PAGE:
Christians get do-overs

Olympic athletes don’t get do-overs

Japan’s gymnast “King” Kohei Uchimura had reigned supreme winning every world and Olympic title from 2009-2016 in the “all-around” that tests skills in six events. In last week’s Olympic competition, the king was instantly dethroned when he lost his grip on the horizontal bar and ended up sprawled out unceremoniously on the mat. After five years of training for this moment, his Olympic dreams were crushed in a split second.

Then on Sunday, two British runners were disqualified for jumping the gun. Zharnel Hughes, who was expected to medal, blamed his early spring on a cramp in his calf. “We went up on ‘set’, my left calf cramped up on me with the cramp I moved.” Soon after, Reece Prescod did so in his semi-final. Unlike Hughes, he offered no excuses. “It was my fault.” They too had been training for all their lives for this moment, and in less than a second found their dreams shot down by jumping the gun.

Writers get do-overs!

This is why I’m a writer and not an Olympic athlete. Okay, the biggest reason is that I’m a pudgy sixty-nine years old, but that’s the joy of being a writer. I don’t train my entire life to produce one winning article or book on the first draft. Unlike an Olympic athlete who has to “stick the landing” on the very first try, I can keep writing and rewriting until I perfect my “performance” as best I can. I cannot imagine the pressure to work an entire life time to get one chance at one time to get it right the first time. My heart dropped as Uchimura’s dreams flattened on the mat. And I felt so badly as the British runners tread the walk of shame back to the locker room. There was no rewrite. No resubmission of a rejected book proposal. No starting a new project next week.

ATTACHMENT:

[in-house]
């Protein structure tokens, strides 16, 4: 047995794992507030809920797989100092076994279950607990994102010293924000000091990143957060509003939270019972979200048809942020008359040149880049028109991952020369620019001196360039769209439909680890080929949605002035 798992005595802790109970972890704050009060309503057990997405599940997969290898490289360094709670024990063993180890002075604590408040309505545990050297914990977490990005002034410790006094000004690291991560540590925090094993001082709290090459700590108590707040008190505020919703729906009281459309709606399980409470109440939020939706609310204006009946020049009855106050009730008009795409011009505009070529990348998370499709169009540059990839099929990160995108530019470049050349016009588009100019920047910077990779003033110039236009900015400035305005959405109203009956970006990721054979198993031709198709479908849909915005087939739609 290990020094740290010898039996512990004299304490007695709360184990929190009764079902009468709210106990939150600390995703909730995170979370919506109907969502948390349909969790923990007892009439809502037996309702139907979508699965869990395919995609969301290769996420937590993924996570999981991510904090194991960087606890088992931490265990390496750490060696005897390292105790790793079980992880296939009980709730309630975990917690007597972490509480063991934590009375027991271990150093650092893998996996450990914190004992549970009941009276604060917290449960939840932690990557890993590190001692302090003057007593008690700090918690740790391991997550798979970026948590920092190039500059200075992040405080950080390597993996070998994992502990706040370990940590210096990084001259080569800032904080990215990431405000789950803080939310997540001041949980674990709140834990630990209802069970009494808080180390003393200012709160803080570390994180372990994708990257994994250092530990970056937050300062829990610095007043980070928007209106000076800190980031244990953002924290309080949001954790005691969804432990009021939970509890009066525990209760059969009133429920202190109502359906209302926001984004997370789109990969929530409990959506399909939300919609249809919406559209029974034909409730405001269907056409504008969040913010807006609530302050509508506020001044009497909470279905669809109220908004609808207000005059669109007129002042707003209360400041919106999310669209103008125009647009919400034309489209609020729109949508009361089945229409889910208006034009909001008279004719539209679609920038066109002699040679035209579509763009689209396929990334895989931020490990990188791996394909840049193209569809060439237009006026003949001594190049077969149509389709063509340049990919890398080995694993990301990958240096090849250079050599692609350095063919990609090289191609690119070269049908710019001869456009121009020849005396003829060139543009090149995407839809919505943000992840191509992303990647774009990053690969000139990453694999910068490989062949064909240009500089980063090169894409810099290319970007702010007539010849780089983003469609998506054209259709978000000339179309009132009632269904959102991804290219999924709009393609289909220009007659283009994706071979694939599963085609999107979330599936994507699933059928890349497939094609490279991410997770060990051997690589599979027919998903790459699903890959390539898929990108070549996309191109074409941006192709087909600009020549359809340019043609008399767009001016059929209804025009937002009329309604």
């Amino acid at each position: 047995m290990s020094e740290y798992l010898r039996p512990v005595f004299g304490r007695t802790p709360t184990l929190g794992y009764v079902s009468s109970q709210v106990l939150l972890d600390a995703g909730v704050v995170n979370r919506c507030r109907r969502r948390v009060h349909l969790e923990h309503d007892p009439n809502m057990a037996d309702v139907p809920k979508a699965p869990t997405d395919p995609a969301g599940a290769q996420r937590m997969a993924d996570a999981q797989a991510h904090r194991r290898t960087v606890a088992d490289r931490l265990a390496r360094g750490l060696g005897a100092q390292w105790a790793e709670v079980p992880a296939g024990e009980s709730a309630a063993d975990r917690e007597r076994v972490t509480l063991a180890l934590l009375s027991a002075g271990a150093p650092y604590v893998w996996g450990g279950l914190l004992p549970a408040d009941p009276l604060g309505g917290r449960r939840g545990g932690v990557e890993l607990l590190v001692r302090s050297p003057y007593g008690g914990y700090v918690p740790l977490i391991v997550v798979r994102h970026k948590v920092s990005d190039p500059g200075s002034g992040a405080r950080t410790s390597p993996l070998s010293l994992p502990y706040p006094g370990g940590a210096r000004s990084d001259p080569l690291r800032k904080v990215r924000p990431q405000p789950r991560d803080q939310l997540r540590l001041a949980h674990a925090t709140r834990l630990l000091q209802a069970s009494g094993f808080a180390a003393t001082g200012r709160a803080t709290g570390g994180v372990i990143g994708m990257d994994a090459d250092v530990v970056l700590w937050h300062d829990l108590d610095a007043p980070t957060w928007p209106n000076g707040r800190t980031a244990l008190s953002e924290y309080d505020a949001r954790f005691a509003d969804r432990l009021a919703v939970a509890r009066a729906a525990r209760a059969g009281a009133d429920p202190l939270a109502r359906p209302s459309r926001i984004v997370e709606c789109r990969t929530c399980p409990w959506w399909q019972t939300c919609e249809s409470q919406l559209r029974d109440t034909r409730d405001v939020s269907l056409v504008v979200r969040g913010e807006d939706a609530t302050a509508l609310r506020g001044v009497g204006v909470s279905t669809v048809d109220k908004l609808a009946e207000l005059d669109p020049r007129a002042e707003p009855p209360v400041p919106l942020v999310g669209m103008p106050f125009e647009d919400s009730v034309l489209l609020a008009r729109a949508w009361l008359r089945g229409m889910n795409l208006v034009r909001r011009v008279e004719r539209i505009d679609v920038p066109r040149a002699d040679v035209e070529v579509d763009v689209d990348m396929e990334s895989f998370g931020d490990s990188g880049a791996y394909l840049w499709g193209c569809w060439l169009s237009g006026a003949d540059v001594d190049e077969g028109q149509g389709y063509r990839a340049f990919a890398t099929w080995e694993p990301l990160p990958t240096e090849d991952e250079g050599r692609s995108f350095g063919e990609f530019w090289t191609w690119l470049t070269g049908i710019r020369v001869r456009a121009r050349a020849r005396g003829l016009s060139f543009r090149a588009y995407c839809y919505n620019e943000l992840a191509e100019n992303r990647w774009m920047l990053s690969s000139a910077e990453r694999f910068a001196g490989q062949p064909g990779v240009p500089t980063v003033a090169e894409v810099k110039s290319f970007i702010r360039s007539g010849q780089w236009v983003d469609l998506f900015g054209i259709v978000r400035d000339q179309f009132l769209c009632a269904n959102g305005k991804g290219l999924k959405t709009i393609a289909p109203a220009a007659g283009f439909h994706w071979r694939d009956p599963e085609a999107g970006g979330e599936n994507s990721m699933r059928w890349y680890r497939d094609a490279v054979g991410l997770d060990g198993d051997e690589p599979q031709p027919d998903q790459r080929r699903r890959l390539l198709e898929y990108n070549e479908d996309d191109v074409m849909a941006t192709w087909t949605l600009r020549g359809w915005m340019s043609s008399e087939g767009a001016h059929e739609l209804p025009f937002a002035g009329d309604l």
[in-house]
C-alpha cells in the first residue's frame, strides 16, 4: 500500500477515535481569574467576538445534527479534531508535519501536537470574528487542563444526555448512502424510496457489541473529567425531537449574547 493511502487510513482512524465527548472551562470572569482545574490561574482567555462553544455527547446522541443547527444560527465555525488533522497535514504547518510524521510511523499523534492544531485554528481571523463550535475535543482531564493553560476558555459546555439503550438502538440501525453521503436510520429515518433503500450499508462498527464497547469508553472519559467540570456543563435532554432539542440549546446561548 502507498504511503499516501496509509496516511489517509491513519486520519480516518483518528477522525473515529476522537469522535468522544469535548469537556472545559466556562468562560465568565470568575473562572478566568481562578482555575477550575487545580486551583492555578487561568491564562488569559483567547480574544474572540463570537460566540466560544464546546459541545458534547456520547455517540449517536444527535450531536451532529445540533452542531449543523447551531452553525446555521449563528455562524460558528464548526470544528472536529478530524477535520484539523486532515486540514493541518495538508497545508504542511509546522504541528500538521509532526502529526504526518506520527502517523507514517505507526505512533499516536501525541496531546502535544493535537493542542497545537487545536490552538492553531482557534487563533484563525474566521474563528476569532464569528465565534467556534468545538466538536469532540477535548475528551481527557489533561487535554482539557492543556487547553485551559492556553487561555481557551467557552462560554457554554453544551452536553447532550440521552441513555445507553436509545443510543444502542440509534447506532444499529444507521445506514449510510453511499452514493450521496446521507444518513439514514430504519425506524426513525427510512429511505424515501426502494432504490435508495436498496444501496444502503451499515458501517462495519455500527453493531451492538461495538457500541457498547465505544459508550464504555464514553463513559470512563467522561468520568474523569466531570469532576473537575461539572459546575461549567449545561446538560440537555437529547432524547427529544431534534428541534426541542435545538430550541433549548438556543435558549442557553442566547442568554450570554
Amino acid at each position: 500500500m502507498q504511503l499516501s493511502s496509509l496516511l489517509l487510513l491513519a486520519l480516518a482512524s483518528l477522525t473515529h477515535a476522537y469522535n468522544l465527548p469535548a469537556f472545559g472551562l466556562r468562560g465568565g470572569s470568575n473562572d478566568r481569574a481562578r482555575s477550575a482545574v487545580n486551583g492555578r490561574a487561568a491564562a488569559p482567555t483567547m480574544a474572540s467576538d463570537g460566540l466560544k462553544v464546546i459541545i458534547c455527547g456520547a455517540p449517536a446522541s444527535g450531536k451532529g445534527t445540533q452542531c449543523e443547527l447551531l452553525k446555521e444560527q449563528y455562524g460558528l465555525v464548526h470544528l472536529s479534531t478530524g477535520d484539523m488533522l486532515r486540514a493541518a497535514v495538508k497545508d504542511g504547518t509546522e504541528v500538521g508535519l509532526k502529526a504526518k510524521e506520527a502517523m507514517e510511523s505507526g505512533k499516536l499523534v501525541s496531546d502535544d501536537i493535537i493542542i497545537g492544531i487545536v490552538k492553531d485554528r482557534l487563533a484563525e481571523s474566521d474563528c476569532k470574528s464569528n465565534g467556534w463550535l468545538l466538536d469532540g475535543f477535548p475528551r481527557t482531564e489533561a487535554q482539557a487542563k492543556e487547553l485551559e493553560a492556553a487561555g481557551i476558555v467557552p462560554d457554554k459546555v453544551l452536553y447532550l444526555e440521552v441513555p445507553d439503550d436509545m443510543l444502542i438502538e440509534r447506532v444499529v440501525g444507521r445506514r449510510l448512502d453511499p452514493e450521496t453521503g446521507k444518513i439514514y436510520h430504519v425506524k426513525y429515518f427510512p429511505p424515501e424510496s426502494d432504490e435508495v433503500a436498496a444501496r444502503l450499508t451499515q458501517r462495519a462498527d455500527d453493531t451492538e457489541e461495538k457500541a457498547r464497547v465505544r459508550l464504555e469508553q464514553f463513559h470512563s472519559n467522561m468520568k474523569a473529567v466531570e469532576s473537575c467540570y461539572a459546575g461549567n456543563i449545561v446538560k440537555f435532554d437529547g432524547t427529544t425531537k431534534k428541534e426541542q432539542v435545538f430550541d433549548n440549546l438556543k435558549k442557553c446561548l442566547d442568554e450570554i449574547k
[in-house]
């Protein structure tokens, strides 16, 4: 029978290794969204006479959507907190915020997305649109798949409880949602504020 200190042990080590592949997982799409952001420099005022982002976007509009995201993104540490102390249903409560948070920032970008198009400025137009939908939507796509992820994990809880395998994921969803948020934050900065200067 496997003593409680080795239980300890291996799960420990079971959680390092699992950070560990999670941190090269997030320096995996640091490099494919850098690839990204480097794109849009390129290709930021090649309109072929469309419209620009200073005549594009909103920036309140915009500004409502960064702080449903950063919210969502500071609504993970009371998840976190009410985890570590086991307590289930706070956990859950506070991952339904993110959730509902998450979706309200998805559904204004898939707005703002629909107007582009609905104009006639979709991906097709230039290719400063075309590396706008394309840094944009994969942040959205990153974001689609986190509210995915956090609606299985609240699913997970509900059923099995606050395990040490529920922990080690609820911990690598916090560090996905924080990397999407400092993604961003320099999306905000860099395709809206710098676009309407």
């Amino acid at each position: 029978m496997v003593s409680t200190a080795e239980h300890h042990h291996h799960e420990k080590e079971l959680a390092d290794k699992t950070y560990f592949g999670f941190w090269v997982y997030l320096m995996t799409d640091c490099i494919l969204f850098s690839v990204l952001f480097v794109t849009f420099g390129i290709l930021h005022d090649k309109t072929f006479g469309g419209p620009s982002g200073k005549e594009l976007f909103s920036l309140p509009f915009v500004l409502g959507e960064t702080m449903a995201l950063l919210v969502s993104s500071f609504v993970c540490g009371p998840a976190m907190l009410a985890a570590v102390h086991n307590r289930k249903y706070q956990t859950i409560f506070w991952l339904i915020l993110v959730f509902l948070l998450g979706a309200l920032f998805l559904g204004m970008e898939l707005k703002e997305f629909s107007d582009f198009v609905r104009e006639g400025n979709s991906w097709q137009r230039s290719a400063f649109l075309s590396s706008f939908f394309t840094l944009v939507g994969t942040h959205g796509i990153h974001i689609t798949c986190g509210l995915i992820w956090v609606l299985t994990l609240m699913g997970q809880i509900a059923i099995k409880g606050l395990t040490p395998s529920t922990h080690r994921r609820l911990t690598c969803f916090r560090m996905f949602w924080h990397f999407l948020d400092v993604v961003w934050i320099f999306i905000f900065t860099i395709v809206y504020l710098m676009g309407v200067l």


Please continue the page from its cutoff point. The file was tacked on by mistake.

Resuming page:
Christians get do-overs

Best of all, Christians get do-overs. The ancient Olympics already had over 800 years of history, when the apostle Paul compared the Christian life to running, boxing and wrestling.

      Don’t you realize that in a race everyone runs, but only one person gets the prize? So run to win! All athletes are disciplined in their training. They do it to win a prize that will fade away, but we do it for an eternal prize (1 Corinthians 9:24-25).

But unlike the Olympics, we aren’t racing for a fading laurel wreath awarded in the ancient games. And there is not only one winner!

Paul later wrote:

      I have fought the good fight, I have finished the race, and I have remained faithful. And now the prize awaits me—the crown of righteousness, which the Lord, the righteous Judge, will give me on the day of his return. And the prize is not just for me but for all who eagerly look forward to his appearing (2 Timothy 4:7).

One mistake doesn’t disqualify a believer from eternity. I felt so badly for the disqualified athletes; for the hundreds of athletes’ one day in the sun was a bad day; the ones like the greatest of all time gymnast Simon Biles who sat out competitions due to mental health issues and the disorienting “twisties.”

Yes, it takes Olympic training and discipline to live a life pleasing to God, but the prize is not for the perfect, but for those who have accepted the forgiveness, adoption and regeneration of eternal salvation.

And like Olympic gold medalist, Jade Carey, we have our Father coaching us every step of the way to the finish. But we don’t have to stick the landing on heaven’s shore! Just fall humbly into the arms of Jesus!

Go for the gold!

Copyright© 2021 James N. Watkins

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